Indiana Landmarks is our state's non-profit organization dedicated to preserving historically significant sites and structures. Each year, the organization publishes its list of Indiana’s landmarks that are considered the 10 Most Endangered. As you can imagine, a property doesn't make it to the list until it faces imminent threat from abandonment, neglect, and/or demolition.
The Drawings + Documents Archive has often been able to assist Indiana Landmarks with research regarding historical properties and, while we don't have materials on all of this year's ten engangered properties, we do have information on quite a few of them. We'll spend the next few posts exploring the plans, photographs, and documents in our collection related to some of the most endangered properties in the state.
First up is the Taggart Memorial in Indianapolis. Thomas Taggart (1856-1929) was the 18th mayor of Indianapolis (1895-1901), a Senator (1916), and Chairman of the Democratic National Committee. One of his greatest achievements in political office was founding the expansive parks system in the growing metropolis of Indianapolis. The city of Indianapolis dedicated the Taggart Memorial in Riverside Park in 1931, two years after his death.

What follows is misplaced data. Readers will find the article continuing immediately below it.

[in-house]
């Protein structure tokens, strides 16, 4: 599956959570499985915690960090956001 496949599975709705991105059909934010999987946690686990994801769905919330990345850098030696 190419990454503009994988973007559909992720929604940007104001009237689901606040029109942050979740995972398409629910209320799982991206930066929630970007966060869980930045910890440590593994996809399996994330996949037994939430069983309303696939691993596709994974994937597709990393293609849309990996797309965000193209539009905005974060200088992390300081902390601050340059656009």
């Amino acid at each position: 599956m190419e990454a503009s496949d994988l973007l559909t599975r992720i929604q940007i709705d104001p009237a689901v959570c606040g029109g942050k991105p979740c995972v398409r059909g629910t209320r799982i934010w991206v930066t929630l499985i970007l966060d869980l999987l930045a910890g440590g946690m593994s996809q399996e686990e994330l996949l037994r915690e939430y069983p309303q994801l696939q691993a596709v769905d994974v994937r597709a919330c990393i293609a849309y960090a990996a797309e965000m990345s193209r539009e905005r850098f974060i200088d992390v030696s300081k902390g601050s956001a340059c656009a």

The Archives has hundreds of drawings and ledgers from the Indianapolis Parks Department Landscape Architectural Records dating from 1898 that document the early history of the park system in Indianapolis that Taggart created. Among the numerous projects are drawings for Riverside Park and the Taggart Memorial. The drawings depict the layout of the memorial as well as the planting plan for the grounds surrounding it.